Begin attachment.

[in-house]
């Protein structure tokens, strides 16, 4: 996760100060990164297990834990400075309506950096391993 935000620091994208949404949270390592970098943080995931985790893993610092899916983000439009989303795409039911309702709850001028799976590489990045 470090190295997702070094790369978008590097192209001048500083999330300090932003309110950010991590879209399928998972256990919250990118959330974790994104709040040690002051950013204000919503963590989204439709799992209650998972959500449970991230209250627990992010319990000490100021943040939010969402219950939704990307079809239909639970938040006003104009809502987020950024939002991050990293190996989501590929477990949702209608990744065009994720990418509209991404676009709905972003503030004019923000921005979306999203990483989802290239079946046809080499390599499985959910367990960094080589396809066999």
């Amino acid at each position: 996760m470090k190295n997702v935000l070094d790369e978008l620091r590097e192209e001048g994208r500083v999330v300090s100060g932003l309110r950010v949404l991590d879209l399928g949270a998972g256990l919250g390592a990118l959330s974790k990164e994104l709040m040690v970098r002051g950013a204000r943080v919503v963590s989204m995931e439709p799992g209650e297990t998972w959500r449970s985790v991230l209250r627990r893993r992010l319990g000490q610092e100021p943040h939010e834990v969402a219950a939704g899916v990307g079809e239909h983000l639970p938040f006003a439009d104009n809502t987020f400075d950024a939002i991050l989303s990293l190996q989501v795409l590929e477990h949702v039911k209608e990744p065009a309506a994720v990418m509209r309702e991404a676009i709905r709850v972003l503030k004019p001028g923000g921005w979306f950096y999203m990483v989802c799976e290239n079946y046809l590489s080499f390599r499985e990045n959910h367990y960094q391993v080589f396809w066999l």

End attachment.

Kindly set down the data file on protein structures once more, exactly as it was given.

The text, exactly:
[in-house]
């Protein structure tokens, strides 16, 4: 996760100060990164297990834990400075309506950096391993 935000620091994208949404949270390592970098943080995931985790893993610092899916983000439009989303795409039911309702709850001028799976590489990045 470090190295997702070094790369978008590097192209001048500083999330300090932003309110950010991590879209399928998972256990919250990118959330974790994104709040040690002051950013204000919503963590989204439709799992209650998972959500449970991230209250627990992010319990000490100021943040939010969402219950939704990307079809239909639970938040006003104009809502987020950024939002991050990293190996989501590929477990949702209608990744065009994720990418509209991404676009709905972003503030004019923000921005979306999203990483989802290239079946046809080499390599499985959910367990960094080589396809066999």
């Amino acid at each position: 996760m470090k190295n997702v935000l070094d790369e978008l620091r590097e192209e001048g994208r500083v999330v300090s100060g932003l309110r950010v949404l991590d879209l399928g949270a998972g256990l919250g390592a990118l959330s974790k990164e994104l709040m040690v970098r002051g950013a204000r943080v919503v963590s989204m995931e439709p799992g209650e297990t998972w959500r449970s985790v991230l209250r627990r893993r992010l319990g000490q610092e100021p943040h939010e834990v969402a219950a939704g899916v990307g079809e239909h983000l639970p938040f006003a439009d104009n809502t987020f400075d950024a939002i991050l989303s990293l190996q989501v795409l590929e477990h949702v039911k209608e990744p065009a309506a994720v990418m509209r309702e991404a676009i709905r709850v972003l503030k004019p001028g923000g921005w979306f950096y999203m990483v989802c799976e290239n079946y046809l590489s080499f390599r499985e990045n959910h367990y960094q391993v080589f396809w066999l």